(front) of the formyl carbon atom is facilitated and leads to
R enantioselectivity. Owing to the greater shielding ability of
the mexyl groups, catalyst 1 c provided a 1–7 % higher
ee value than catalyst 1 a.
To extend the application of the resulting b-iodo MBH
adducts, we performed various cross-coupling reactions to
generate chiral (Z)-b-branched MBH adducts without the
need to protect the chiral alcohol (Scheme 4). Suzuki
coupling of 4 (Table 2, entry 1) with phenyl boronic acid in
the presence of Pd(OAc)2 under known reaction conditions
proceeded smoothly to give (Z)-b-phenyl MBH ester 6 with a
91 % yield without an obvious loss of enantiopurity.[12]
Sonogashira coupling with phenyl acetylene and [PdCl2(PPh3)2] produced 7 in a 95 % yield.[13] Similarly, organocuprate-promoted conjugate addition of Grignard reagent
provided exclusively (Z)-b-branched allylic alcohols 8 with an
excellent yield without loss of enantiopurity.[14]
In summary, we have developed a highly enantioselective,
catalytic three-component coupling reaction between an
aldehyde, ethyl propiolate, and TMSI to give chiral (Z)-biodo MBH esters. Both the enantiomers of (Z)-b-iodo MBH
esters (R/S) could be obtained enantioselectively by using an
S- or R-oxazaborolidinium catalyst (1 or 2). These esters can
be directly converted into the optically active (Z)-b-branched
derivatives with retention of configuration. The absolute
configuration of the product was that predicted by the
transition state model 5 a. We believe that these results
should be useful in the synthesis of various optically active
(Z)-b-branched Morita–Baylis–Hillman esters. Further optimization of this catalytic asymmetric reaction, extension of
the scope, and synthetic applications are in progress.
Experimental Section
Synthesis of 4: A freshly prepared solution of triflic acid in CH2Cl2
(0.200 m solution, 0.690 mL, 0.138 mmol) was added dropwise to an
aliquot of oxazaborolidine precursor 1 c (0.166 mmol, ca. 20 mol %,
theoretical) in of CH2Cl2 (1.5 mL) at 40 8C under nitrogen. During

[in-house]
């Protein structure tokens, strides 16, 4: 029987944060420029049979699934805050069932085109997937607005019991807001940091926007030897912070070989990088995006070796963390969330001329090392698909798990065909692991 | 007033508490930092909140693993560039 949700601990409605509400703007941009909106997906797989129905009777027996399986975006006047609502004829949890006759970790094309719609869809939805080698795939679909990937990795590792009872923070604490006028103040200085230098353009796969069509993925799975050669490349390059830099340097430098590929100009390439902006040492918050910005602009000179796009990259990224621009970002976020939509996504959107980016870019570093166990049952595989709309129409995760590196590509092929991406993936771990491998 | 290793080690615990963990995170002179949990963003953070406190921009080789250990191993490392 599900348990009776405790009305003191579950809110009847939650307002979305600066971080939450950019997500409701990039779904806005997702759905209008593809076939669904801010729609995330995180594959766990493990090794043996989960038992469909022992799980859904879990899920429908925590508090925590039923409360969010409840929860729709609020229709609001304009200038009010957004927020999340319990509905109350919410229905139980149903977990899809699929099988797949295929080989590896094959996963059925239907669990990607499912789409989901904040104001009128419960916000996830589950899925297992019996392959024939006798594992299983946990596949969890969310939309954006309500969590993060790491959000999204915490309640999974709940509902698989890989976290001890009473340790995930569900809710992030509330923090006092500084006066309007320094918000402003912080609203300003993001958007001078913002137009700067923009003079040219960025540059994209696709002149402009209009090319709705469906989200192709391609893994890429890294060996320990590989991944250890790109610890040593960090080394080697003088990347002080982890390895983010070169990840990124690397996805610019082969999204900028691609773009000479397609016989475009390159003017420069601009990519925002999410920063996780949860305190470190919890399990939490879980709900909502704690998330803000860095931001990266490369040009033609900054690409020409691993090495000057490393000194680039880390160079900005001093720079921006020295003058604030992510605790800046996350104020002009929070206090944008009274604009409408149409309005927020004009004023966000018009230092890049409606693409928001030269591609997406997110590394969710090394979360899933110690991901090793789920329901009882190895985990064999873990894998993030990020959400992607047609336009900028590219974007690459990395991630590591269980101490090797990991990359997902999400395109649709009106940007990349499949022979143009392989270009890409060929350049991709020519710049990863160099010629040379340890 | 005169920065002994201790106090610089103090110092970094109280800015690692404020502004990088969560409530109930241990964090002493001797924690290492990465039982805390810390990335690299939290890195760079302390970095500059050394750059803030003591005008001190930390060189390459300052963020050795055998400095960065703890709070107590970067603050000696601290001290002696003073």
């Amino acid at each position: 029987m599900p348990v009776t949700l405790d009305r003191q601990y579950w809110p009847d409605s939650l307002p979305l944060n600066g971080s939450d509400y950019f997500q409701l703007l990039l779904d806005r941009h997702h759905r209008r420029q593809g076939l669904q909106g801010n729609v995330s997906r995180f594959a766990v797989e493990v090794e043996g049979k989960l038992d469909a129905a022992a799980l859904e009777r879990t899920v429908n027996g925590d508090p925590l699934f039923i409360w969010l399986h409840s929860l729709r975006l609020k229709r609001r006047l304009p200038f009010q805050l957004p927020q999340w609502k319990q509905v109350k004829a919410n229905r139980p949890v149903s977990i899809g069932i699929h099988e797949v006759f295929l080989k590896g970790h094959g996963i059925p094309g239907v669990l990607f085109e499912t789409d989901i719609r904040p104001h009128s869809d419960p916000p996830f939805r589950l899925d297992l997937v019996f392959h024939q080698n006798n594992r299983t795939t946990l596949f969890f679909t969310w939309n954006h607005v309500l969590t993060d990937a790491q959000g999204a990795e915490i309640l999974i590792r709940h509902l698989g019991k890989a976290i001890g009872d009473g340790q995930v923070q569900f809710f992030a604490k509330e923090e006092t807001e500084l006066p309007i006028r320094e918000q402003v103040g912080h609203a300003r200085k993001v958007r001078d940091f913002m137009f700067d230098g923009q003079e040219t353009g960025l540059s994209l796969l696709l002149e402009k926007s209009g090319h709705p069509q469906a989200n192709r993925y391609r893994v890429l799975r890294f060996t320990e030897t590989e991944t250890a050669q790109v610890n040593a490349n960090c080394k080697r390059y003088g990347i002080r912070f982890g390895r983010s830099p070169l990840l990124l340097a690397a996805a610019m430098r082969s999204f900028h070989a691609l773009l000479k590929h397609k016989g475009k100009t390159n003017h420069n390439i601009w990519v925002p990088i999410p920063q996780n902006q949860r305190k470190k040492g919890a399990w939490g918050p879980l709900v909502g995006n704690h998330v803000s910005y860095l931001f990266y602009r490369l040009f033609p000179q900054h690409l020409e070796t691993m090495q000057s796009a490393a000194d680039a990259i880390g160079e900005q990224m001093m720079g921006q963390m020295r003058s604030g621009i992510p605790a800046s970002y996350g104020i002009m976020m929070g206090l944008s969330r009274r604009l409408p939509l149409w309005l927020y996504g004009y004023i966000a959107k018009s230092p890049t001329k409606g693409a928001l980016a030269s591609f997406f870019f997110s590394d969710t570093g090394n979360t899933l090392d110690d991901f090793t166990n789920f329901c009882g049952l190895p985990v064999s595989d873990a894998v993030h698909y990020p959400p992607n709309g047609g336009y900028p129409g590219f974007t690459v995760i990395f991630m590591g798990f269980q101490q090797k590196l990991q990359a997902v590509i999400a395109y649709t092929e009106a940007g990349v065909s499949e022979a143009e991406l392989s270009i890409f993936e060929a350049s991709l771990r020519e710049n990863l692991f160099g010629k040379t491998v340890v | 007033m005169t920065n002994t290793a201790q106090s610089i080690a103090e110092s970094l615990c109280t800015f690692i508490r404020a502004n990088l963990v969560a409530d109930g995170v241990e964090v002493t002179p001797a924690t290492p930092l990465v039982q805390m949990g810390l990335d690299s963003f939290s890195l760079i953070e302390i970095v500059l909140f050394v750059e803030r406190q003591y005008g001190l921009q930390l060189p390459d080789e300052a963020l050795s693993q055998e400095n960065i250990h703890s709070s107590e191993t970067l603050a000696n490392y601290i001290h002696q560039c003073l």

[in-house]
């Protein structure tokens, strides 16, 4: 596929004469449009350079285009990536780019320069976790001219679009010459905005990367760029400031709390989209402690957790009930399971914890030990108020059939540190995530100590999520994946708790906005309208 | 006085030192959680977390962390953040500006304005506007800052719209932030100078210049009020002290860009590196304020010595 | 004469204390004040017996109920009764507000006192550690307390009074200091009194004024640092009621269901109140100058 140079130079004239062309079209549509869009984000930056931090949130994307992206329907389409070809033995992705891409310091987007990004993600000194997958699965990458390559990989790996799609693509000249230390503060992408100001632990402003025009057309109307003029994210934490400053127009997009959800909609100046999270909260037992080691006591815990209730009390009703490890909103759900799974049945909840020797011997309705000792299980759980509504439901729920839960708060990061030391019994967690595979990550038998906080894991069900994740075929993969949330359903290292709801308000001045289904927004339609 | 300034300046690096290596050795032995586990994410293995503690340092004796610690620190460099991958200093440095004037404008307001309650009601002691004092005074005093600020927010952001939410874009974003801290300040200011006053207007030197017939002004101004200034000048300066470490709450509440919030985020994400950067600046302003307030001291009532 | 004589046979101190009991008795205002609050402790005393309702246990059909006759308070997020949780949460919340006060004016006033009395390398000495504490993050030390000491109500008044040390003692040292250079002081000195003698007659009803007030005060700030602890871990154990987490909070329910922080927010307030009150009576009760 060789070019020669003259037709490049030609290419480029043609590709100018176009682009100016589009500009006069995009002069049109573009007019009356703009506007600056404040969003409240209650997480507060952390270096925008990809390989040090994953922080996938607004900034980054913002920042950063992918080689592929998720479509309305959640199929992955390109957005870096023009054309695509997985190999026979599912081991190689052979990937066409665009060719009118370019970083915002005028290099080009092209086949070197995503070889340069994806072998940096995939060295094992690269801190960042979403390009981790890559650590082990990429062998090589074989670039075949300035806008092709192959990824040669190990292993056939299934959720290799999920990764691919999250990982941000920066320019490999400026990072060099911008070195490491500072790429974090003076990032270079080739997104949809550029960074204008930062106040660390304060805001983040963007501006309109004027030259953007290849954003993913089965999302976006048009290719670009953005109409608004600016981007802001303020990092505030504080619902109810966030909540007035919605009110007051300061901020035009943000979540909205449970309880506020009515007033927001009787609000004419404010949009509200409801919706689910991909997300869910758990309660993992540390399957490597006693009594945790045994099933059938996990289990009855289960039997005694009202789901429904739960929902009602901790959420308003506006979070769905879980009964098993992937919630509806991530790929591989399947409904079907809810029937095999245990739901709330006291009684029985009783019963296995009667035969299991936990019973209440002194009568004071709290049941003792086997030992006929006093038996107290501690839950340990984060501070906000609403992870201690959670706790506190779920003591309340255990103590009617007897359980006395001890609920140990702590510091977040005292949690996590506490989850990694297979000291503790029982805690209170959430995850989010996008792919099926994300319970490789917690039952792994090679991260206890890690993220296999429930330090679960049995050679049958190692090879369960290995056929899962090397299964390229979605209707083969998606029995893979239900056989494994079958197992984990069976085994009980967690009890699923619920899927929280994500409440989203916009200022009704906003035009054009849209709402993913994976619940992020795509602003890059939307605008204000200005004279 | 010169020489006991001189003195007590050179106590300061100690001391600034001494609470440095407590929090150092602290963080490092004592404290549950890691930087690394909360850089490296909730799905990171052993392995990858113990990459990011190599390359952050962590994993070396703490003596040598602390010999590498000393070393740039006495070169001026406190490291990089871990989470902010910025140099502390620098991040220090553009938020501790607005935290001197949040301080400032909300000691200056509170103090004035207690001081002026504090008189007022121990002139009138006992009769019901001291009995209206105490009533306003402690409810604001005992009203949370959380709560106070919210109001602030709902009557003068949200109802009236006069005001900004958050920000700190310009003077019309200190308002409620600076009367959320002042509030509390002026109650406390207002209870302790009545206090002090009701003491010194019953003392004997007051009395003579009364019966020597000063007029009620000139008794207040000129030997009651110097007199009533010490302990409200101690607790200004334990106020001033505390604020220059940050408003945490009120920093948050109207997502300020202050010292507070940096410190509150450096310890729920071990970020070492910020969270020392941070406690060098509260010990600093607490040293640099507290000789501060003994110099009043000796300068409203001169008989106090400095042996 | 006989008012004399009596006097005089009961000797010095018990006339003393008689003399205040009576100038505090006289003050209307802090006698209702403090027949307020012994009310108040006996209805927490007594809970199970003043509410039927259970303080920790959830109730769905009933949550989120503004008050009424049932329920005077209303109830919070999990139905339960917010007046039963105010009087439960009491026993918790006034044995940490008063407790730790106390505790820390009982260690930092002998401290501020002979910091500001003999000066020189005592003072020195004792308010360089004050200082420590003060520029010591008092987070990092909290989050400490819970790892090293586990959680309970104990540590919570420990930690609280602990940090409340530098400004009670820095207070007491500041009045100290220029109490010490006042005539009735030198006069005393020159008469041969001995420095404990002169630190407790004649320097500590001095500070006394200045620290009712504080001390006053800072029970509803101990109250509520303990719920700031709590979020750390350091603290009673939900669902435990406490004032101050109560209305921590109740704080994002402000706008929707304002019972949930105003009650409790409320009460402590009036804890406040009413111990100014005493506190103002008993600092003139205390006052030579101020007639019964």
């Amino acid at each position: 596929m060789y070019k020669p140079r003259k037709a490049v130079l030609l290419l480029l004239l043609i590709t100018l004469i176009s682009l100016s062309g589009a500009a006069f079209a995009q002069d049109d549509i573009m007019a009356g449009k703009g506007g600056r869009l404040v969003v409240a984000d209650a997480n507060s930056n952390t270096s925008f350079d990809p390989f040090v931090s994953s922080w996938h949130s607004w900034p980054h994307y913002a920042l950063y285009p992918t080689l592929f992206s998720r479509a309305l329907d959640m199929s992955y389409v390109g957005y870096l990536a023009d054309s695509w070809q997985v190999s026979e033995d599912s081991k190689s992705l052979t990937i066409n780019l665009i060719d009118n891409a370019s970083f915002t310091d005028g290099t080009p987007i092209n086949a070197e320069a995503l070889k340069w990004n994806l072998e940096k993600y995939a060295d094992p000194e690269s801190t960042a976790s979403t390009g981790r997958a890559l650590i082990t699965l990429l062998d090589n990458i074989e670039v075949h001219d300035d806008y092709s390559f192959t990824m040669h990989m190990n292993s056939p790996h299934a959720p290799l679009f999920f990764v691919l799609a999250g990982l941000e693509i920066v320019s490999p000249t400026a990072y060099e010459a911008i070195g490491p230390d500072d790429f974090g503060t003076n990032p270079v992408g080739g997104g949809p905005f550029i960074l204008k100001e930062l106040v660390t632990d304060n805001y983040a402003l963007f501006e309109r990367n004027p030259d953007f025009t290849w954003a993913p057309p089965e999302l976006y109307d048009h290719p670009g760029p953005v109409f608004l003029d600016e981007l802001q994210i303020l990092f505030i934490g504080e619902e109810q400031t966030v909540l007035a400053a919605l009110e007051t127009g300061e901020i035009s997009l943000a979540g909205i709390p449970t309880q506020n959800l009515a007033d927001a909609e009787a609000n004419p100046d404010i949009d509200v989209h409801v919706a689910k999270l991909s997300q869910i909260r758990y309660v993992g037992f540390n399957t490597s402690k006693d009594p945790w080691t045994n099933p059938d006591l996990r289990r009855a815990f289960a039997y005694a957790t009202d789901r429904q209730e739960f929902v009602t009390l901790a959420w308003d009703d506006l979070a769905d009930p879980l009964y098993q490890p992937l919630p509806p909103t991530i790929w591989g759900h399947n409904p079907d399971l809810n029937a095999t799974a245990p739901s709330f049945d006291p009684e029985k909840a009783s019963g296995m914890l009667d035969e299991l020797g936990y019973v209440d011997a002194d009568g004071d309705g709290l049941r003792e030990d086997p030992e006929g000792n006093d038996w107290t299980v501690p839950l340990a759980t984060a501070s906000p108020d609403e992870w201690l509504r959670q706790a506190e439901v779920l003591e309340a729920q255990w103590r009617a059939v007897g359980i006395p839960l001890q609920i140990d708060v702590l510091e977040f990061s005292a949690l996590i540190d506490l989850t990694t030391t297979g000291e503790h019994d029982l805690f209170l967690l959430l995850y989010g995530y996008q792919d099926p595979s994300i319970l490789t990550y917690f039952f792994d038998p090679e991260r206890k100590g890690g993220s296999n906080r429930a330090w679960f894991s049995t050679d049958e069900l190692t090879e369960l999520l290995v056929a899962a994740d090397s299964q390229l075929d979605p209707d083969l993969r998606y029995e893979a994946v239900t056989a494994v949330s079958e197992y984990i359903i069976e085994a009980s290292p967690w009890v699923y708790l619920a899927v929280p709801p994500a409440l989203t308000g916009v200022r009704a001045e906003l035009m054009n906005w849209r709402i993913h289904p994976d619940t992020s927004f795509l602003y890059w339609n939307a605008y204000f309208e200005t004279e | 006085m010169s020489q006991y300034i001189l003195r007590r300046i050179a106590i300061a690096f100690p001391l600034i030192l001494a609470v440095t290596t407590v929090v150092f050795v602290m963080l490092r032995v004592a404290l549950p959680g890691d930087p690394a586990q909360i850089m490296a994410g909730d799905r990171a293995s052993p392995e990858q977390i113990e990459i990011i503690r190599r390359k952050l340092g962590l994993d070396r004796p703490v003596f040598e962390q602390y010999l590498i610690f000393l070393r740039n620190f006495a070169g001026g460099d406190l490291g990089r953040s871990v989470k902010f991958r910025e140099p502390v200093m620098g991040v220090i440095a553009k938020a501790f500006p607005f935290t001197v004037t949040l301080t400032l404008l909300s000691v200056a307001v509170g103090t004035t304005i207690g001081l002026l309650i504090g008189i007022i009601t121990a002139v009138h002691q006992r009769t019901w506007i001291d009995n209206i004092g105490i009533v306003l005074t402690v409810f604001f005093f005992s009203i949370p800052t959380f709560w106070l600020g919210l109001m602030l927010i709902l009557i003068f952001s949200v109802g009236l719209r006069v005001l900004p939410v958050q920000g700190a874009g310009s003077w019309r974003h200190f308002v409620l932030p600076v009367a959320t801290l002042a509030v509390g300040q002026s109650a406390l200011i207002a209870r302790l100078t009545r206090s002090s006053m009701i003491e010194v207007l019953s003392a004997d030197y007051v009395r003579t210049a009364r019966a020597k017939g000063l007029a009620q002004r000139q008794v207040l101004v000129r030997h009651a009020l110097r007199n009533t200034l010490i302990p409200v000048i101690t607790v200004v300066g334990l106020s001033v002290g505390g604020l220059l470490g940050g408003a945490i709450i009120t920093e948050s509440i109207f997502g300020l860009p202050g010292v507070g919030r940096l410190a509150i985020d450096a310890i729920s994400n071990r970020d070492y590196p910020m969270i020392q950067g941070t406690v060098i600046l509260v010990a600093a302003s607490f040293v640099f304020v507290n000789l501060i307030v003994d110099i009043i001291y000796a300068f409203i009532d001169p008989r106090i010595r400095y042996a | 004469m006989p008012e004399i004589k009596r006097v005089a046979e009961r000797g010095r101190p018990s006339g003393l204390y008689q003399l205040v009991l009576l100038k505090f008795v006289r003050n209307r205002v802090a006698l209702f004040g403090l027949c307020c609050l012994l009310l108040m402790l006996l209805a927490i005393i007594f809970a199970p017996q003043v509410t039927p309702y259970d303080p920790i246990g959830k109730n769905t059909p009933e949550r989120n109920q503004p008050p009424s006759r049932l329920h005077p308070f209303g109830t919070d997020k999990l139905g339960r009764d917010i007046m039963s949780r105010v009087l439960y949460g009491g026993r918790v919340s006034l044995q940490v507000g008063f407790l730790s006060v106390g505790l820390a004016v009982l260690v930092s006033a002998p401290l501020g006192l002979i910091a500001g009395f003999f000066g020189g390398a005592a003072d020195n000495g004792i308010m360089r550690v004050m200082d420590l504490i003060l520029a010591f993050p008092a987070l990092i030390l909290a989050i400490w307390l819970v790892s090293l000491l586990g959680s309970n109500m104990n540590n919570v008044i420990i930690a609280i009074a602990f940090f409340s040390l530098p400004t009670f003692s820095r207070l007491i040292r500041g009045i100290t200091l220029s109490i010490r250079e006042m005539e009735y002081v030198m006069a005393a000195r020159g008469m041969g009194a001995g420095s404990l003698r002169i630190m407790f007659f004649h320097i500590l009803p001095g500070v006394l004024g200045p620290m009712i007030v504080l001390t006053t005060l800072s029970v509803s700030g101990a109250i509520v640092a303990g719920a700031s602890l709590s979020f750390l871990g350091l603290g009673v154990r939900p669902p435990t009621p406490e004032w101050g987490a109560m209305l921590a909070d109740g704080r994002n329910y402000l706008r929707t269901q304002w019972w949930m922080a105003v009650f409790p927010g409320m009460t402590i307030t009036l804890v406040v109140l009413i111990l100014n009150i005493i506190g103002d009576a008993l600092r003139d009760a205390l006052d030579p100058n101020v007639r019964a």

the addition, the catalyst solution turned orange in color but then
became clear instantaneously. Towards the end of the reaction, a
small amount of orange precipitate was observed. After stirring for
15–20 min at 40 8C, the orange precipitate disappeared and a
colourless homogeneous solution of catalyst was obtained. Benzaldehyde (0.691 mmol, 70.5 mL) was then added dropwise to the cooled
( 78 8C) solution of catalyst. After 20 min of stirring at 78 8C, ethyl
propiolate (1.383 mmol, 140 mL) and TMSI (1.04 mmol, 148 mL) were
quickly added to the mixture sequentially. After stirring for 1 h at
78 8C, the reaction mixture was quenched with H2O (2 mL) and the
aqueous layer was extracted with CH2Cl2. The combined organic
extracts were washed with brine, dried (Na2SO4), filtered, and the
solvent removed under vacuum to produce the crude product.
Purification by flash column chromatography on silica gel (eluent:
1:10 EtOAc/hexanes) afforded the corresponding b-iodo MBH ester
4 as a colourless oil in 95 % yield (218 mg, 94 % ee ; Table 2, entry 1).
Received: January 20, 2009
Published online: May 4, 2009
.
Keywords: asymmetric synthesis · Morita–Baylis–
Hillman esters · multicomponent reactions ·
oxazaborolidinium catalyst · synthetic methods
Scheme 4. Synthesis of Z-selective b-branched chiral MBH esters by a
direct cross-coupling reaction. DME = 1,2-dimethoxyethane, DMSO =
dimethyl sulfoxide.
4464
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2009 Wiley-VCH Verlag GmbH & Co. KGaA, Weinheim
Angew. Chem. 2009, 121, 4462 –4465
Angewandte
Chemie
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2009 Wiley-VCH Verlag GmbH & Co. KGaA, Weinheim
www.angewandte.de